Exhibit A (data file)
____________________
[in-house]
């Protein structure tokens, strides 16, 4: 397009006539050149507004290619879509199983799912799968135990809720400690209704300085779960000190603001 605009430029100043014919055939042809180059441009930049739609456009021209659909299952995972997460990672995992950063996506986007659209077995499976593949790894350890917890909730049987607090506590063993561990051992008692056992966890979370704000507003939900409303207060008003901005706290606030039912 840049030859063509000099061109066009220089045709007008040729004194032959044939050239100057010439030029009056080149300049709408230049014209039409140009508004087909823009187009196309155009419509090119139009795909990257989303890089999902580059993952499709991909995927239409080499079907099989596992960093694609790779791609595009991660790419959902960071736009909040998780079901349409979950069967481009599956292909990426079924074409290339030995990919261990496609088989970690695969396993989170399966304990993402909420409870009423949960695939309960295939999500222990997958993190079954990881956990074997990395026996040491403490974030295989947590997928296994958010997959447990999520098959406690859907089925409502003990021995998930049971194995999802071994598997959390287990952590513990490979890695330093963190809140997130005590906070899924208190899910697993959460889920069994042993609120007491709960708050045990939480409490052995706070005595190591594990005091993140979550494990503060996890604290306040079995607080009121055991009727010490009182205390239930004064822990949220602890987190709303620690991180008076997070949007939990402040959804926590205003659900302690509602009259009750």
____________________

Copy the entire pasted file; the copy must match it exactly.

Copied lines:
[in-house]
């Protein structure tokens, strides 16, 4: 397009006539050149507004290619879509199983799912799968135990809720400690209704300085779960000190603001 605009430029100043014919055939042809180059441009930049739609456009021209659909299952995972997460990672995992950063996506986007659209077995499976593949790894350890917890909730049987607090506590063993561990051992008692056992966890979370704000507003939900409303207060008003901005706290606030039912 840049030859063509000099061109066009220089045709007008040729004194032959044939050239100057010439030029009056080149300049709408230049014209039409140009508004087909823009187009196309155009419509090119139009795909990257989303890089999902580059993952499709991909995927239409080499079907099989596992960093694609790779791609595009991660790419959902960071736009909040998780079901349409979950069967481009599956292909990426079924074409290339030995990919261990496609088989970690695969396993989170399966304990993402909420409870009423949960695939309960295939999500222990997958993190079954990881956990074997990395026996040491403490974030295989947590997928296994958010997959447990999520098959406690859907089925409502003990021995998930049971194995999802071994598997959390287990952590513990490979890695330093963190809140997130005590906070899924208190899910697993959460889920069994042993609120007491709960708050045990939480409490052995706070005595190591594990005091993140979550494990503060996890604290306040079995607080009121055991009727010490009182205390239930004064822990949220602890987190709303620690991180008076997070949007939990402040959804926590205003659900302690509602009259009750």